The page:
Bob works as a carpenter’s assistant for Splinter Woods, a home builder. Bob’s main job is to sweep up the sawdust with a push broom. Bob is a high school student who is paid minimum wage of $5.15. At the beginning of the day, Bob is full of energy and good humor and keeps the shop area clean. By the end of the day, Bob is tired and some of the energy that was there in the morning has faded. If the minimum wage is increased, how will this affect Bob?
Every month the Bureau of Labor Statistics, BLS, calculates the Consumer Price Index, CPI, a measure of prices for goods that the average family buys. The May CPI was 193.6 which means that Bob’s real wage is closer to $2.67. Proponents advocating raising the minimum wage point out that the buying power of the minimum wage is the lowest since 1968. Legislators are pushing to increase in the minimum wage to give a living wage for the two million workers earning this wage.
Minimum wage earners tend to be young and work in food service or service occupations. Most are part-time workers and female. More white than black are employed at minimum wage.
By my calculations, Bob’s wage would have to be raised to about $10 in order for his wage to buy goods that are inflation adjusted. The AFL-CIO recommends that the minimum wage be raised to $7.25. If the minimum wage rate is raised, what will happen to Bob?
The carpenter who hires Bob will now wonder if Bob is worth the wage he is paid. If the carpenter buys a Shop Vac for a $100, the carpenter can effectively pay for Bob after a couple of days work. Or, as the data suggests, Splinter can hire Bob for an hour a day to use the Shop Vac to clean up. In other words, Splinter will substitute equipment for labor because now that labor is more expensive, machines that used to be more expensive are suddenly profitable to use. Even though it takes no special skill to operate a Shop Vac, using machinery in particular usually does. As employers start using more machinery for labor, the wages for skilled workers will increase and the demand for minimum wage workers will drop. Workers will find that they are working fewer hours. The effects don’t stop there.
As minimum wage earners lose their jobs or have their hours cut, they will start to look for jobs anywhere they can find one even in illegal markets like the ones you find many illegal immigrants. As more and more displaced workers enter the market, the wages in these areas actually decrease. So the wages in skilled jobs increase while the wages in the unskilled or illegal market decrease.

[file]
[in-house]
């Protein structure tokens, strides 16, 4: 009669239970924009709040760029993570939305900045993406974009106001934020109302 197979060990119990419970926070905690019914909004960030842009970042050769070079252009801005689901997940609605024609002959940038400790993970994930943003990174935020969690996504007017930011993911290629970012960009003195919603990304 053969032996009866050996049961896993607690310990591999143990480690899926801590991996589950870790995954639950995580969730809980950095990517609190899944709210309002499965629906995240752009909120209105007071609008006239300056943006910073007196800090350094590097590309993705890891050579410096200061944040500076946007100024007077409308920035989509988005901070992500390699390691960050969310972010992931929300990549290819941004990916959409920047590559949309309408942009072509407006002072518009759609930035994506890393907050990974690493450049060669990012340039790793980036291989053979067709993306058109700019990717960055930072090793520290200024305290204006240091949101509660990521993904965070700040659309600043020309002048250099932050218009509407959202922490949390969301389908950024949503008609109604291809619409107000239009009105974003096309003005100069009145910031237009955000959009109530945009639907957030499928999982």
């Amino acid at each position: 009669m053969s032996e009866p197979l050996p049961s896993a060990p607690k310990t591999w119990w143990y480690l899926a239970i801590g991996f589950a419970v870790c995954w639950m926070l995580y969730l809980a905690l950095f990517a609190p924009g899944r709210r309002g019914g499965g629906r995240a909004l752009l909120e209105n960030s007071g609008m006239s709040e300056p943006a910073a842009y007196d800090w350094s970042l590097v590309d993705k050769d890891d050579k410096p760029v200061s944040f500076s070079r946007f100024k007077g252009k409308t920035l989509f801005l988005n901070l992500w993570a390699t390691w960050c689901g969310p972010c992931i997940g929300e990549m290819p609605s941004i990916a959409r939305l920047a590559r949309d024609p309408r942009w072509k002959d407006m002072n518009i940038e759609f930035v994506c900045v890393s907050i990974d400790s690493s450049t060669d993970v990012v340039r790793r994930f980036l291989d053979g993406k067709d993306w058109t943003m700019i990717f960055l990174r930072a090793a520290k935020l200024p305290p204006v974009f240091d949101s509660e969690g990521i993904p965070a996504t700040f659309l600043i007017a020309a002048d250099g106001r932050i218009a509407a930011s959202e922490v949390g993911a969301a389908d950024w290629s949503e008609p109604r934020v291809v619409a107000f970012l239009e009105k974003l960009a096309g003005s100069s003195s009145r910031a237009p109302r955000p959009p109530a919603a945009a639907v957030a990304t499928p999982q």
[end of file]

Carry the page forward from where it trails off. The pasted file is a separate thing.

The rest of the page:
Increasing the minimum wage has unintended consequences of increasing the wage disparity between the skilled and unskilled workers. A vicious spiral of income disparity grows. I call this the Foghorn Leghorn Law. Foghorn, the big Looney Tune rooster always rushes in to help Henry Hawk and ends up doing more harm than good. Is it ironic that a law actually increases lawlessness? Is this what our legislators want?
Some employers are also hurt. Say you are an owner of a factory that makes Ropeless Jump Ropes. You pay your workers at a wage rate above minimum wage, say $8 per hour. If the minimum wage is increased, then the wages you pay your workers has relatively decreased. Suddenly, a law has exerted upward pressure on the wages you pay. Your employees might become dissatisfied as they mistake an increase in the wages in minimum wage occupations for an increase in the values employers place on employees in these occupations. They will feel robbed.
In Barbra Ehrenreich’s book, Nicked and Dimed, she writes about minimum wage workers who work two jobs. Many of these workers clean their uniforms in bathroom sinks and find economical ways to commute to work. These workers are not lazy. I teach my students that there is dignity and respect in every job. Raising the minimum wage will benefit some workers. However, increasing the minimum wage will also have unintended consequences that hurt the very workers that the law was intended to help.